On the other hand, Collateralised Insurers would need to demonstrate “a more robust underwriting infrastructure” than is required of an SPI. This would especially be the case if entering into transactions with unrated, non-affiliate cedants, the regulator said.
Collateralised Insurers would also have to have a head office in Bermuda, to support their operations and in accordance with proportionality, the BMA said.
The newly proposed collateralised reinsurer will likely be attractive to some of the more sophisticated ILS fund managers, especially those with an ambition to underwrite a broader range of business, longer-tailed risks and more types of products.
The new collateralised reinsurance vehicle will be able to write long-tailed casualty risks, for example, as well as transact capped casualty, retroactive and legacy capped transactions, complex swaps, direct insurance and reinsurance, and also implement clawback provisions within collateral arrangements.
The latter is obviously a hot topic and this could be another reason for registering for one of these new collateralised insurer licenses, if an ILS fund or collateralised re/insurer wants to be able to offer these to its clients.
The new collateralised vehicle also needs to have some permanent regulatory capital in place, in order to support operational, market and credit risks, which is another difference to the SPI that requires none.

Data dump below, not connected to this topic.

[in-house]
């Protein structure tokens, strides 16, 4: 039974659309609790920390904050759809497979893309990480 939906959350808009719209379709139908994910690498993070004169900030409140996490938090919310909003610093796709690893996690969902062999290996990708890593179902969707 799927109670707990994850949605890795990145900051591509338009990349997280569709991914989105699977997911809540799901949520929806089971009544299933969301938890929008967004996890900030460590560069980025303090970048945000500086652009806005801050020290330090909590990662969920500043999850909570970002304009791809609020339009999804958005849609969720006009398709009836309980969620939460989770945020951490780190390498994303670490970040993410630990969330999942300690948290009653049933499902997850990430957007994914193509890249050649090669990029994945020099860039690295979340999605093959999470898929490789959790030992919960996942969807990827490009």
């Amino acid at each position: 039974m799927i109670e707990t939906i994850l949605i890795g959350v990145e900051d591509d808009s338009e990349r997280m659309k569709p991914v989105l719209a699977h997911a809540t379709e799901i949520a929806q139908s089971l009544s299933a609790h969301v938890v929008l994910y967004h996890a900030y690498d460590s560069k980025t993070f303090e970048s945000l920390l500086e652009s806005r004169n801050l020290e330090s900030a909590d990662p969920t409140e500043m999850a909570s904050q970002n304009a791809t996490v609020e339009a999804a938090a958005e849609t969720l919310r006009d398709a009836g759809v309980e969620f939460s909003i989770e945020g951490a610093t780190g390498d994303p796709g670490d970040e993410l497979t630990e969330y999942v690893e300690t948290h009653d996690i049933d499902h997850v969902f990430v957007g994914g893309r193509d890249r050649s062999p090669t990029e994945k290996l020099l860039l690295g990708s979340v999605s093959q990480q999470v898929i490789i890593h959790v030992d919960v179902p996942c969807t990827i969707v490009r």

For the new vehicle it is proposed that it has regulatory capital at the higher of a $250K floor and a risk-based capital requirement reflecting operational risk it holds.
“The operational risk charge is proposed to be risk sensitive and based upon the quality of the Collateralised Insurer’s risk management and governance in relation to its operational risk,” the BMA explains.
Collateralised re/insurers may also have to “hold permanent capital for the market and reinsurance credit risks arising from the assets held as collateral at 99% Tail Value- at-Risk (TVaR) over a one-year time horizon.”
The fact the new vehicle will be allowed to transact with unrated cedents is potentially interesting, as it could be a vehicle that allows an ILS fund manager to transact directly with large corporate risk transfer buyers, or other entities including governments, which could remove the need for fronting partners in certain cases.
As the ILS market continues to increase in sophistication and expand its remit and scope, the flexibility within a vehicle such as the one proposed should be very useful to the more expansive of the ILS funds as they grow into new areas of insurance and risk transfer.
Meanwhile, the SPI will likely continue to be a mainstay for the market, supporting catastrophe bonds and simpler collateralised reinsurance arrangements.
While, if approved and regulated for, this new class of collateralised re/insurer will provide a good graduation opportunity as ILS managers expand the range of business they transact.
As we said, the consultation paper is available to read and respond to here. We’d advise all interested parties do so.